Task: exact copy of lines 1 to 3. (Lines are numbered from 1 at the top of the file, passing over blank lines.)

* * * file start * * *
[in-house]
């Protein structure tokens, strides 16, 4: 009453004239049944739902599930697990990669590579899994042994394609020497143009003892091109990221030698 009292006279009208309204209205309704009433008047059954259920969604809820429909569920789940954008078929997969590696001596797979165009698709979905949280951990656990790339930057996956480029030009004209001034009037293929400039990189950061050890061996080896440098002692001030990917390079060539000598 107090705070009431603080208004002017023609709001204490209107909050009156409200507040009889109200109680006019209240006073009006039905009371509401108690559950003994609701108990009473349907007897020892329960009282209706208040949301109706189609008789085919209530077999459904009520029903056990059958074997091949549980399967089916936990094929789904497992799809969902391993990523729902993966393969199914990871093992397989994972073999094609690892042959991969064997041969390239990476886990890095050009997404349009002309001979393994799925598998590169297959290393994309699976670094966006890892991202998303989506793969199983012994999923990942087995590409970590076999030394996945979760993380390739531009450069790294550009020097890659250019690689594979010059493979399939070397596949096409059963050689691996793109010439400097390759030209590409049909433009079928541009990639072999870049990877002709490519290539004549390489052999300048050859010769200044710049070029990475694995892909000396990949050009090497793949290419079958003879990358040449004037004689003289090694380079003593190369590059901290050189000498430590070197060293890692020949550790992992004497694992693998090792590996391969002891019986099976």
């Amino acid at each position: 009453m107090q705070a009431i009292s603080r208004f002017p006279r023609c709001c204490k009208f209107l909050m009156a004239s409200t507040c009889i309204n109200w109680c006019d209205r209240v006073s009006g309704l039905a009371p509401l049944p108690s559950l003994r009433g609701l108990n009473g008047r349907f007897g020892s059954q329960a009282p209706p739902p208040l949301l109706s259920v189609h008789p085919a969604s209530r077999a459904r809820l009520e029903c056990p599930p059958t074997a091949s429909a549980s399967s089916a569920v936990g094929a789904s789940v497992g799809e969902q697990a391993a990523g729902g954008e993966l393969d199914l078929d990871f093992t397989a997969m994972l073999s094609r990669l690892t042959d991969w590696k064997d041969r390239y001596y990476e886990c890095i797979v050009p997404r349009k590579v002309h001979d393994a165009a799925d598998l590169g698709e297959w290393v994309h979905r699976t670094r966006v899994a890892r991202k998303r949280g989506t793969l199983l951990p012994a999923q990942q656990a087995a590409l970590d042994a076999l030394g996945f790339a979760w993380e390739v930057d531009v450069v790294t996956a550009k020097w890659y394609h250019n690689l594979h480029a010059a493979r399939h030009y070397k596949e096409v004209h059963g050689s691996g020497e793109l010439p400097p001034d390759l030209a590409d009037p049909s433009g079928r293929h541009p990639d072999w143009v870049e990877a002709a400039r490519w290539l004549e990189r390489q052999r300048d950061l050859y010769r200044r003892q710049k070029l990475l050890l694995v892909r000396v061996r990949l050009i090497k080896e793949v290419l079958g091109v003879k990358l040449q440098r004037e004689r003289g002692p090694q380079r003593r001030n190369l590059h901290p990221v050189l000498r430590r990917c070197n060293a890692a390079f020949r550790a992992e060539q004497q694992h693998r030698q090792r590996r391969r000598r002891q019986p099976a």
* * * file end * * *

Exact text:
[in-house]
């Protein structure tokens, strides 16, 4: 009453004239049944739902599930697990990669590579899994042994394609020497143009003892091109990221030698 009292006279009208309204209205309704009433008047059954259920969604809820429909569920789940954008078929997969590696001596797979165009698709979905949280951990656990790339930057996956480029030009004209001034009037293929400039990189950061050890061996080896440098002692001030990917390079060539000598 107090705070009431603080208004002017023609709001204490209107909050009156409200507040009889109200109680006019209240006073009006039905009371509401108690559950003994609701108990009473349907007897020892329960009282209706208040949301109706189609008789085919209530077999459904009520029903056990059958074997091949549980399967089916936990094929789904497992799809969902391993990523729902993966393969199914990871093992397989994972073999094609690892042959991969064997041969390239990476886990890095050009997404349009002309001979393994799925598998590169297959290393994309699976670094966006890892991202998303989506793969199983012994999923990942087995590409970590076999030394996945979760993380390739531009450069790294550009020097890659250019690689594979010059493979399939070397596949096409059963050689691996793109010439400097390759030209590409049909433009079928541009990639072999870049990877002709490519290539004549390489052999300048050859010769200044710049070029990475694995892909000396990949050009090497793949290419079958003879990358040449004037004689003289090694380079003593190369590059901290050189000498430590070197060293890692020949550790992992004497694992693998090792590996391969002891019986099976």
């Amino acid at each position: 009453m107090q705070a009431i009292s603080r208004f002017p006279r023609c709001c204490k009208f209107l909050m009156a004239s409200t507040c009889i309204n109200w109680c006019d209205r209240v006073s009006g309704l039905a009371p509401l049944p108690s559950l003994r009433g609701l108990n009473g008047r349907f007897g020892s059954q329960a009282p209706p739902p208040l949301l109706s259920v189609h008789p085919a969604s209530r077999a459904r809820l009520e029903c056990p599930p059958t074997a091949s429909a549980s399967s089916a569920v936990g094929a789904s789940v497992g799809e969902q697990a391993a990523g729902g954008e993966l393969d199914l078929d990871f093992t397989a997969m994972l073999s094609r990669l690892t042959d991969w590696k064997d041969r390239y001596y990476e886990c890095i797979v050009p997404r349009k590579v002309h001979d393994a165009a799925d598998l590169g698709e297959w290393v994309h979905r699976t670094r966006v899994a890892r991202k998303r949280g989506t793969l199983l951990p012994a999923q990942q656990a087995a590409l970590d042994a076999l030394g996945f790339a979760w993380e390739v930057d531009v450069v790294t996956a550009k020097w890659y394609h250019n690689l594979h480029a010059a493979r399939h030009y070397k596949e096409v004209h059963g050689s691996g020497e793109l010439p400097p001034d390759l030209a590409d009037p049909s433009g079928r293929h541009p990639d072999w143009v870049e990877a002709a400039r490519w290539l004549e990189r390489q052999r300048d950061l050859y010769r200044r003892q710049k070029l990475l050890l694995v892909r000396v061996r990949l050009i090497k080896e793949v290419l079958g091109v003879k990358l040449q440098r004037e004689r003289g002692p090694q380079r003593r001030n190369l590059h901290p990221v050189l000498r430590r990917c070197n060293a890692a390079f020949r550790a992992e060539q004497q694992h693998r030698q090792r590996r391969r000598r002891q019986p099976a």